Increasing minority voters task of Clyburn panel


U.S. Rep. Jim Clyburn has been called on by House Minority Leader Nancy Pelosi to help turn around the Democratic Party’s poor showing in the fall elections.

Clyburn, D-S.C., last week was named chairman of the 11-member House Democratic Outreach & Engagement Task Force.

The goal is to energize voters heading toward 2016. A key selling point will be this year’s 50th anniversary of the Voting Rights Act and trying to attract minorities to come back stronger at the polls. Clyburn is the highest-ranking black member of Congress.

While the focus is boosting the national turnout, Democrats are especially smarting in the House of Representatives where their numbers fell from 201 to 188 as a result of the November elections.

Clyburn will also attend next month’s 50th anniversary of “Bloody Sunday” March 7-8 in Selma, Ala., his office confirmed.

Summerville Republican state Rep. Jenny Horne is among the voices in Columbia who support allowing marijuana to be grown and prescribed for certain illnesses.

Along with state Sen. Tom Davis, R-Beaufort, the two co-chairs of a Statehouse medical marijuana study panel said last week they plan to file identical bills in their chambers in the coming weeks.

Horne said testimony convinced her that people who are truly in pain, including those who are dying, should have legal access to a plant that helps them.

She recalled an Afghanistan war veteran with post-traumatic stress disorder who testified that marijuana was the only thing that stopped his constant suicidal thoughts.

“We owe it to the people who came to our committee to tell these painful stories. We’re concerned with law-abiding citizens who want to do it correctly without fear of violating the law and have real medical issues,” Horne was quoted in a report by The Associated Press. “It’s incumbent upon us to not just say ‘no.’ ”

Former Texas Gov. Rick Perry spoke to S.C. House Republicans on Tuesday at a downtown Columbia fundraiser that was well stocked with drinks and hors d’oeuvres for those gathered to hear the possible 2016 presidential candidate.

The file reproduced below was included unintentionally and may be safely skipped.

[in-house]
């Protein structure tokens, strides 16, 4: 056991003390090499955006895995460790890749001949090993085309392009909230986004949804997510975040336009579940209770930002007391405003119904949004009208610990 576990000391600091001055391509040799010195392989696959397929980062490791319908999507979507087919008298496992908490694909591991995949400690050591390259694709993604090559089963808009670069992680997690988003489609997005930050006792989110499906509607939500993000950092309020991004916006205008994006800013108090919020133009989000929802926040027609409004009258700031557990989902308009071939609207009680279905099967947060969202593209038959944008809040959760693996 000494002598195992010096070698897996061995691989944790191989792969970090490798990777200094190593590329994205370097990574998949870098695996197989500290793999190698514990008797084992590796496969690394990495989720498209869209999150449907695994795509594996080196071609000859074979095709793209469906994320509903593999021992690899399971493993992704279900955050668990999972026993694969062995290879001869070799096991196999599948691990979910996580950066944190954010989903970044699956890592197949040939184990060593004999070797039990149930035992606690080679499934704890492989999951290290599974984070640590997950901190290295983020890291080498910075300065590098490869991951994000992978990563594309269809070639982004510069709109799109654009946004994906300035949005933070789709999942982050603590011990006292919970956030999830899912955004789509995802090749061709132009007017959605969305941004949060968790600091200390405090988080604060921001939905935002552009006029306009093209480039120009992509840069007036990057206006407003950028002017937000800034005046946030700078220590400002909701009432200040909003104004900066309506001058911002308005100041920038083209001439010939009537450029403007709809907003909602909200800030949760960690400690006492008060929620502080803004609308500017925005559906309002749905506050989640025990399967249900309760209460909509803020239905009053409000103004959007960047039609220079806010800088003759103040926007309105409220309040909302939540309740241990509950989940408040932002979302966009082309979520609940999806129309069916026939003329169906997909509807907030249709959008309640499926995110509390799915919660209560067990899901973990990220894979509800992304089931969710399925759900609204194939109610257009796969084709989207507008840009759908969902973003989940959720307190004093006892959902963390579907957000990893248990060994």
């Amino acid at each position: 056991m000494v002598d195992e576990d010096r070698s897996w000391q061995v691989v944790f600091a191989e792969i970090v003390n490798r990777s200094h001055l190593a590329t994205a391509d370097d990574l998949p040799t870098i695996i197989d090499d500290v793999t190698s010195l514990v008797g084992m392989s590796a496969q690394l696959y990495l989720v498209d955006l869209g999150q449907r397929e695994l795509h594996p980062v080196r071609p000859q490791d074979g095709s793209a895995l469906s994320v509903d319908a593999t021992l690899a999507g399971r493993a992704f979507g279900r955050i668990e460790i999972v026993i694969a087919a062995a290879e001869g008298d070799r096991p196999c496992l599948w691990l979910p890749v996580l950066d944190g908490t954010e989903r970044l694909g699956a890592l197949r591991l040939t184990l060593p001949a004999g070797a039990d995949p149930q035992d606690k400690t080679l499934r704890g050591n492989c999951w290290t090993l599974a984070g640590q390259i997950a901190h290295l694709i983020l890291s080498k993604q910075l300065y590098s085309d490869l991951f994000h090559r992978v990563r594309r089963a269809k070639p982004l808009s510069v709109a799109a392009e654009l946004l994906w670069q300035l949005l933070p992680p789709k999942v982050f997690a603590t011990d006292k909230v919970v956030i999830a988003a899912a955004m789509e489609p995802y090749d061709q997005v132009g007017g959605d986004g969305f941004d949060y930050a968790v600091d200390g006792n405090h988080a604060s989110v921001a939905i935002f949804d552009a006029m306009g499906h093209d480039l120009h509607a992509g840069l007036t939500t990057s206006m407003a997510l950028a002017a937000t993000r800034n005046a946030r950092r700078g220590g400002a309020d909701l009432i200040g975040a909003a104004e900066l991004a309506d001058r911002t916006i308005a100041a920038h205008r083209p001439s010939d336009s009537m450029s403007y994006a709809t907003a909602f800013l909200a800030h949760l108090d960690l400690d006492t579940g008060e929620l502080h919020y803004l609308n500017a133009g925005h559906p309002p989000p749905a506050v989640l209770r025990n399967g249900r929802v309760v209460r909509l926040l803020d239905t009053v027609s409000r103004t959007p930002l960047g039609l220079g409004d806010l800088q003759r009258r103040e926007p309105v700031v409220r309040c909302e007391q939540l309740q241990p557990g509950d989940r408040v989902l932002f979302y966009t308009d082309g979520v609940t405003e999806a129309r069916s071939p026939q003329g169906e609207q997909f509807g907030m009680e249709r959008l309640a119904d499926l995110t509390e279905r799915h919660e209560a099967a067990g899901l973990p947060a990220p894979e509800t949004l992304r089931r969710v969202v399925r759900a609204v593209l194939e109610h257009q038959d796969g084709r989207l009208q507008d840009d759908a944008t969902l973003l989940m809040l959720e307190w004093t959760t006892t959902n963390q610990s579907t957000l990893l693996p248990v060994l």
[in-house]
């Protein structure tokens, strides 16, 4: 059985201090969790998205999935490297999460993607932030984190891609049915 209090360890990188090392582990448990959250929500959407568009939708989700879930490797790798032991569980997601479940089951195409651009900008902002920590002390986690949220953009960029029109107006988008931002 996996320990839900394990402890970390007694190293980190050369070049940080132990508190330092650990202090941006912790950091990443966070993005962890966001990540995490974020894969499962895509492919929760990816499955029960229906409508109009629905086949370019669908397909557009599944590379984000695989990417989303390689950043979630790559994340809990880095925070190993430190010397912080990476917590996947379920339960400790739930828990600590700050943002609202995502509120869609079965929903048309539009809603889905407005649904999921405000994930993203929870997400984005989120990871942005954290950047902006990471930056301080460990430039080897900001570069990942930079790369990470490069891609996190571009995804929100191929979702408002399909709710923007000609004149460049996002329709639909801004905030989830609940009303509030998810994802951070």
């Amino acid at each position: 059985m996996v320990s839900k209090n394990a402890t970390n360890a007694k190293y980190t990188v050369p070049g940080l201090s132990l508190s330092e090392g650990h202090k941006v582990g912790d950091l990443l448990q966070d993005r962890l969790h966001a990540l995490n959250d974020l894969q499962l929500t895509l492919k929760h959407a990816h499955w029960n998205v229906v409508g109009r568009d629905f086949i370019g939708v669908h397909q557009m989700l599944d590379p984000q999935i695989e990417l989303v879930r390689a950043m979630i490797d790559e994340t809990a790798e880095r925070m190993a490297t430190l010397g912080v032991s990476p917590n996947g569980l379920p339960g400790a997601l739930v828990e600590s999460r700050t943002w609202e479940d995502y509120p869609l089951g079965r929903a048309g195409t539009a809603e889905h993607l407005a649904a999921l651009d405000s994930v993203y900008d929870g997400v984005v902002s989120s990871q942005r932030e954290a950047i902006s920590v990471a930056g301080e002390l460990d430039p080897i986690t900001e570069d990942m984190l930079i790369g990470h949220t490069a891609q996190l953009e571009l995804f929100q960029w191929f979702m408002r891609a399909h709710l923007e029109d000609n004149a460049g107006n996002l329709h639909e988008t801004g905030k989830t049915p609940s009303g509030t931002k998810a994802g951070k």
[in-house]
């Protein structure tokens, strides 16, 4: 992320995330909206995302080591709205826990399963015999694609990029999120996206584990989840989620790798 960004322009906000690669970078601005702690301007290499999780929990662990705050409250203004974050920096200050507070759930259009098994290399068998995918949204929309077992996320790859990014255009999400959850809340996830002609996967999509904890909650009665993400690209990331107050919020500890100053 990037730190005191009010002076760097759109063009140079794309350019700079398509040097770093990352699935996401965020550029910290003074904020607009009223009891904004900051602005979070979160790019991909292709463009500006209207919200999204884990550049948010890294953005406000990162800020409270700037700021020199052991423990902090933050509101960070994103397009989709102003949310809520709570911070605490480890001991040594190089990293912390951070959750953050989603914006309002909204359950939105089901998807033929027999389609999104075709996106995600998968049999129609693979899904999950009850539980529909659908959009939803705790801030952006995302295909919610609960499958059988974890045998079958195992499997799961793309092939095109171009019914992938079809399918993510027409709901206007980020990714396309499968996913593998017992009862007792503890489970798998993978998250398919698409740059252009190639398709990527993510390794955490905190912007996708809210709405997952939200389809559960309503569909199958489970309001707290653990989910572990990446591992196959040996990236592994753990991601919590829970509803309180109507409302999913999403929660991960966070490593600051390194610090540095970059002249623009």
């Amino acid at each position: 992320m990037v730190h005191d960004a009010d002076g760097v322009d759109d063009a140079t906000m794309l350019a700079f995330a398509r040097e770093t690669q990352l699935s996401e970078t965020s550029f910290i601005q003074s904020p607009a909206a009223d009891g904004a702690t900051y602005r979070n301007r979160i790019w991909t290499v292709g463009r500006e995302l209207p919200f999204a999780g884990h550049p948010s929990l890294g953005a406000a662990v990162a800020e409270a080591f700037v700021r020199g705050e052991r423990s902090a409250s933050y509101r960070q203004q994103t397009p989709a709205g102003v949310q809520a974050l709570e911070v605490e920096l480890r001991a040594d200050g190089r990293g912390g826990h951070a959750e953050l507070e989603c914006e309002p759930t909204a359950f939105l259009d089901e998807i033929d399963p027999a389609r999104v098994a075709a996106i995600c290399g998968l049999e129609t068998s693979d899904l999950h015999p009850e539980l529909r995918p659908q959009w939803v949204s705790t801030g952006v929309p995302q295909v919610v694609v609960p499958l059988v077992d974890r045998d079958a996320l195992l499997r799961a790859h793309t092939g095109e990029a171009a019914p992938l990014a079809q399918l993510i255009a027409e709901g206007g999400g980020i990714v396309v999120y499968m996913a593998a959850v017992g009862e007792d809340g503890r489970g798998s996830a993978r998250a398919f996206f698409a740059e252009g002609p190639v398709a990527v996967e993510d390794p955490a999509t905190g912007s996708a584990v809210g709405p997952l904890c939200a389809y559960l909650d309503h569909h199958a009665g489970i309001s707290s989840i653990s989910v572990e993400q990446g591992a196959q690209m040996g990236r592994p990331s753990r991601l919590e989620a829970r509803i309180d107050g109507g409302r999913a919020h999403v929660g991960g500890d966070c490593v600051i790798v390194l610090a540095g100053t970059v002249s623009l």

What did he say? Good question.

Although Perry’s campaign invited reporters to the event, they were asked to leave after a few minutes inside or not let in at all. The House Republican Caucus said it was a simple misunderstanding: It doesn’t ever let reporters into its fundraisers, officials said.

Perry didn’t stick around for too long, though. A few hours earlier, a Texas court kept a felony abuse-of-power case against him alive; the former governor was back in Austin the next morning to — yes — talk to reporters about it.

Earlier in the day in Spartanburg, Perry did give a shout-out to Gov. Nikki Haley by saying she could get a high posting in a future Republican administration.

“I would not be surprised if Nikki is talked about often as an administration participant, whether as vice president or as secretary of a major cabinet position,” he was quoted by Spartanburg media.

U.S. Sen. Lindsey Graham will be on CBS’ “Face the Nation” Sunday morning. It is his second appearance of 2015 on the Sunday news shows.

Graham, R-S.C., and a possible presidential candidate, appeared on the Sunday shows 11 times in 2014 (an election year), which was a drop off of the previous year’s 16 times.

Others in the CBS lineup today include Sen. Dick Durbin, D-Ill.; former Secretary of State James Baker; and Joseph Califano, former aide to President Lyndon B. Johnson.

Graham will hold a press conference Monday in Columbia to discuss news reports that one of the five Taliban fighters released in last year’s prisoner exchange for Sgt. Bowe Bergdahl has re-engaged in terrorist activities.

Palmetto Politics is assembled by The Post and Courier’s political team.